We the People
The far right has stolen the Constitution. It is ours to take back.
David Gothard / www.davidgothard.com
In October I spent a crisp Saturday in the windowless basement of a suburban Virginia church attending a seminar titled “The Substance and Meaning of the Constitution.” I was told that the Constitution is based on the Law of Moses; that Mosaic law was brought to the West by the ancient Anglo-Saxons, who were probably the Ten Lost Tribes of Israel; and that the Constitution restores the fifth-century kingdom of the Anglo-Saxons.
The instructor, an Arizona judge named Lester Pearce, also declared that virtually all of modern American life and government is unconstitutional. Social Security, the Federal Reserve, the Environmental Protection Agency, the Civil Rights Act of 1964, hate crime laws—all flatly violate God’s law. State governments are not required to observe the Bill of Rights, and the First Amendment establishes “the religion of America,” which is “nondenominational” Christianity.
Pearce’s brother is Arizona State Senator Russell Pearce, author of the anti-immigrant law SB 1070. So it wasn’t surprising that Lester tended to digress about how he cracks down on Mexican immigrants in court. More astounding was that he had the rapt attention of 50 attendees—earnest citizens who had come to learn about their country’s Constitution.
And what they were being taught was poisonous rubbish.
Americans today are frightened and disoriented. In the midst of uncertainty, they are turning to the Constitution for tools to deal with crisis. The far right is responding to this demand by feeding their fellow citizens mythology and lies.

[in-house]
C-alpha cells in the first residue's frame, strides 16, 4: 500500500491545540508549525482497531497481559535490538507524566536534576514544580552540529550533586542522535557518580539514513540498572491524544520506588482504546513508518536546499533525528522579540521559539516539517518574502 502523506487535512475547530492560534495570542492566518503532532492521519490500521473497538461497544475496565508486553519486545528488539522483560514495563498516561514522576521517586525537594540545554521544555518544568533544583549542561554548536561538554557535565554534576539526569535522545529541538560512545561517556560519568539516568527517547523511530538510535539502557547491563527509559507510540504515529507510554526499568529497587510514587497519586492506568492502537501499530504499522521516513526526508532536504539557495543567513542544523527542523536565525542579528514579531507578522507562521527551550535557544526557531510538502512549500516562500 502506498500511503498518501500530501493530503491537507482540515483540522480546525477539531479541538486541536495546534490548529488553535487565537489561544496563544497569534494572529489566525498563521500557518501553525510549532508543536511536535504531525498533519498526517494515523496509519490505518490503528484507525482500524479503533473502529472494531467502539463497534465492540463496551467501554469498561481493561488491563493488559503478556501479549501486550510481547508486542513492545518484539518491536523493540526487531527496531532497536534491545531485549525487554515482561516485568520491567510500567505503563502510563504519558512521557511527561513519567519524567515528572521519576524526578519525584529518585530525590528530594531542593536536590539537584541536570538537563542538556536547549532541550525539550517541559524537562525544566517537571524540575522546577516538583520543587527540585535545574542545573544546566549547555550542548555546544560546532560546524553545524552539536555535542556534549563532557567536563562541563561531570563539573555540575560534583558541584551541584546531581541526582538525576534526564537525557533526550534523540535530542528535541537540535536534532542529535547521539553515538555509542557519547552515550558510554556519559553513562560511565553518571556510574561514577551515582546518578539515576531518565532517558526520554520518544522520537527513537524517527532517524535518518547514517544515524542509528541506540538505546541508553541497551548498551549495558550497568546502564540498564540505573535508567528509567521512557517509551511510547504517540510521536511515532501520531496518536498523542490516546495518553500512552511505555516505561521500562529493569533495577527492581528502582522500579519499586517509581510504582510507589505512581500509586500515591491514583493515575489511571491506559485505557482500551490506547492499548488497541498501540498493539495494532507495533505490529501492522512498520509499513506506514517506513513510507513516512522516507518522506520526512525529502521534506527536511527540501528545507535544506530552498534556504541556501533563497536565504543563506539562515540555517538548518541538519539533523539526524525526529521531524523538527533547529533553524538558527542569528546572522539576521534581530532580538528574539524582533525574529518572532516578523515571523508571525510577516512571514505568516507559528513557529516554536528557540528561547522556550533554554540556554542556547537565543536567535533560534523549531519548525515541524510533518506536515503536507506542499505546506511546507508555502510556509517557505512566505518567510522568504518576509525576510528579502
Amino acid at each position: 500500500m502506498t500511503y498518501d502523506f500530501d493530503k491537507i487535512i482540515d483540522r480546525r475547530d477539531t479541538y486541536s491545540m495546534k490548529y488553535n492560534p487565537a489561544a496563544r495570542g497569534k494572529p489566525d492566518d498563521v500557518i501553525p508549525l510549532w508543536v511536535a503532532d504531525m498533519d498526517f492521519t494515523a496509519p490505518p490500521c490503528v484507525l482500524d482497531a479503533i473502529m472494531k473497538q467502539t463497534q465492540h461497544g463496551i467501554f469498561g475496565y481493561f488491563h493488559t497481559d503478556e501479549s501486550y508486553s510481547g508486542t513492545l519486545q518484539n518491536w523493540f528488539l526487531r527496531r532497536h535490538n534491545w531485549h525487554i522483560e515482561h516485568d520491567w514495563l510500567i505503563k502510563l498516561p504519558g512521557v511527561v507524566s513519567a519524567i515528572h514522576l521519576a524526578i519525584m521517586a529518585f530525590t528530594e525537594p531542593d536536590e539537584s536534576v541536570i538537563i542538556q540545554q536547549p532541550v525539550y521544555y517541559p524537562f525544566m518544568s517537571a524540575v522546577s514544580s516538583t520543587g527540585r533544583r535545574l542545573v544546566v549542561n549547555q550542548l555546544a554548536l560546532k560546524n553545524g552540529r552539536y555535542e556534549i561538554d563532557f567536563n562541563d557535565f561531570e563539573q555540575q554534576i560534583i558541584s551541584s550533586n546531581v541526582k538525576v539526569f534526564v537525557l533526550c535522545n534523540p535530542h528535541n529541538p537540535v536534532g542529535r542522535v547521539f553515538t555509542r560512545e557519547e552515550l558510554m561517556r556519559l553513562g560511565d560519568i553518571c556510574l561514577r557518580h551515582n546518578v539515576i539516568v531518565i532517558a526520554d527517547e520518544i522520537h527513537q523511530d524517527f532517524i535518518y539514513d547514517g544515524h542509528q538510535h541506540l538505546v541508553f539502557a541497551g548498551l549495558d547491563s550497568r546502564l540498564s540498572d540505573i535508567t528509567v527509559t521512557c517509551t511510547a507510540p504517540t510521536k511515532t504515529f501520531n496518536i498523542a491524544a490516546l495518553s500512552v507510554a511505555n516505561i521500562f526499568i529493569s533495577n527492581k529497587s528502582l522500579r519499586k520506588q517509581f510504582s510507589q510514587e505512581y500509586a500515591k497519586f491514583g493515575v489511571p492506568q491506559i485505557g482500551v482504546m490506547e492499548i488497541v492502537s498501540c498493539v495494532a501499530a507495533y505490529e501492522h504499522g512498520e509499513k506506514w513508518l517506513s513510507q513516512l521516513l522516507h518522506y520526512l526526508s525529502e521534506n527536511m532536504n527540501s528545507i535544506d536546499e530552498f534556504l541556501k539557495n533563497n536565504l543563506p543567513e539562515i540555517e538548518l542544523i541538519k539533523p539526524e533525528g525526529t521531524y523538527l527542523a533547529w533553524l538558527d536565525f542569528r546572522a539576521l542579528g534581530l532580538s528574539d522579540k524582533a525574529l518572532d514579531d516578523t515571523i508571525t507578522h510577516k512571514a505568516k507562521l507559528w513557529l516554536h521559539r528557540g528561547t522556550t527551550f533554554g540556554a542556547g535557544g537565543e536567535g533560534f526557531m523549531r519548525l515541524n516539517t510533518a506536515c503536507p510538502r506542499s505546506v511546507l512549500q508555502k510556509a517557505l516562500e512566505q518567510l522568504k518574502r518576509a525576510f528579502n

The seminar I attended was organized by the National Center for Constitutional Studies. Nestled securely in Malta, Idaho (population 177), the NCCS was the Cold War brainchild of the late W. Cleon Skousen, a prominent John Bircher. The center’s revisionist ideology and, in particular, its educational programs are touted on the air by Fox firebrand Glenn Beck. Across the country, civic groups, school districts, and even some city governments have been persuaded to sponsor daylong seminars by the self-proclaimed “nonpartisan” organization.
Skousen’s 900-page tome The Making of America: The Substance and Meaning of the Constitution, published more than 25 year ago, is currently number five on Amazon’s Constitutional History Bestseller List. Popular authors Thomas Woods Jr. and Kevin Gutzman, in their book Who Killed the Constitution?, argue that Brown v. Board of Education should be overturned. Fox News commentator Andrew Napolitano recently called the popular election of senators “the only part of the Constitution that is itself unconstitutional.” A gathering of conservative law professors and activists at the 2010 convention of the Federalist Society, after gloating about the right-wing triumph in the off-year elections, advocated calling a constitutional convention to strip Congress of its current powers. And House Majority Leader Eric Cantor supports a constitutional amendment to permit the state legislatures to repeal federal laws.
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